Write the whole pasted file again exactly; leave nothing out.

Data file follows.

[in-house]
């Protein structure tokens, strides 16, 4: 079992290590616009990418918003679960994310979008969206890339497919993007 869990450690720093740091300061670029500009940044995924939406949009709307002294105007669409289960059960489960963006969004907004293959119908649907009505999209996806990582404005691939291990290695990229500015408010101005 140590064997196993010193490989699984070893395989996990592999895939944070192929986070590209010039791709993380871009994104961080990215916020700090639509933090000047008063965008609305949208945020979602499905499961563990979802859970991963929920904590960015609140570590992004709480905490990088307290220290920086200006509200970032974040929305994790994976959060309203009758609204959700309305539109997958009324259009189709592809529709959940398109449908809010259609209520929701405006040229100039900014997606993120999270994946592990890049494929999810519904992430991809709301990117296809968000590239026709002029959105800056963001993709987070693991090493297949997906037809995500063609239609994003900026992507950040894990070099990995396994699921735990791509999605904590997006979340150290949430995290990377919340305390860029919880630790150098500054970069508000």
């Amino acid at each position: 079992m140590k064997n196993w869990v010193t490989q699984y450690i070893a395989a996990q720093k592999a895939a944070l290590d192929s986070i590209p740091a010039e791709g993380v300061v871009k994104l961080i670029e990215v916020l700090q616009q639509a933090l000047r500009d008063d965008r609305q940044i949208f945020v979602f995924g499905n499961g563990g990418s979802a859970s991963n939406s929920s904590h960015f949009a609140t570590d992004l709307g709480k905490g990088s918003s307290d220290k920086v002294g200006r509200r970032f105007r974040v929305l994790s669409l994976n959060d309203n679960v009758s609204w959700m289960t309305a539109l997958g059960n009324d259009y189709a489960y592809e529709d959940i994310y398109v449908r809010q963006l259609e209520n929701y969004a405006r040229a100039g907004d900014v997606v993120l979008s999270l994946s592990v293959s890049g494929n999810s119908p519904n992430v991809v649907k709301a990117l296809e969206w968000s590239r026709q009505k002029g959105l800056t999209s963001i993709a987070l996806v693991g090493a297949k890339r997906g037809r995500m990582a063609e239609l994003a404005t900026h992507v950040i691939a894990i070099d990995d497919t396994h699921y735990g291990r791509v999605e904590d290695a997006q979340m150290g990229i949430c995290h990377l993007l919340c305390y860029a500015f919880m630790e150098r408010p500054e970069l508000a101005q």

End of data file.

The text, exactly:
[in-house]
């Protein structure tokens, strides 16, 4: 079992290590616009990418918003679960994310979008969206890339497919993007 869990450690720093740091300061670029500009940044995924939406949009709307002294105007669409289960059960489960963006969004907004293959119908649907009505999209996806990582404005691939291990290695990229500015408010101005 140590064997196993010193490989699984070893395989996990592999895939944070192929986070590209010039791709993380871009994104961080990215916020700090639509933090000047008063965008609305949208945020979602499905499961563990979802859970991963929920904590960015609140570590992004709480905490990088307290220290920086200006509200970032974040929305994790994976959060309203009758609204959700309305539109997958009324259009189709592809529709959940398109449908809010259609209520929701405006040229100039900014997606993120999270994946592990890049494929999810519904992430991809709301990117296809968000590239026709002029959105800056963001993709987070693991090493297949997906037809995500063609239609994003900026992507950040894990070099990995396994699921735990791509999605904590997006979340150290949430995290990377919340305390860029919880630790150098500054970069508000």
């Amino acid at each position: 079992m140590k064997n196993w869990v010193t490989q699984y450690i070893a395989a996990q720093k592999a895939a944070l290590d192929s986070i590209p740091a010039e791709g993380v300061v871009k994104l961080i670029e990215v916020l700090q616009q639509a933090l000047r500009d008063d965008r609305q940044i949208f945020v979602f995924g499905n499961g563990g990418s979802a859970s991963n939406s929920s904590h960015f949009a609140t570590d992004l709307g709480k905490g990088s918003s307290d220290k920086v002294g200006r509200r970032f105007r974040v929305l994790s669409l994976n959060d309203n679960v009758s609204w959700m289960t309305a539109l997958g059960n009324d259009y189709a489960y592809e529709d959940i994310y398109v449908r809010q963006l259609e209520n929701y969004a405006r040229a100039g907004d900014v997606v993120l979008s999270l994946s592990v293959s890049g494929n999810s119908p519904n992430v991809v649907k709301a990117l296809e969206w968000s590239r026709q009505k002029g959105l800056t999209s963001i993709a987070l996806v693991g090493a297949k890339r997906g037809r995500m990582a063609e239609l994003a404005t900026h992507v950040i691939a894990i070099d990995d497919t396994h699921y735990g291990r791509v999605e904590d290695a997006q979340m150290g990229i949430c995290h990377l993007l919340c305390y860029a500015f919880m630790e150098r408010p500054e970069l508000a101005q």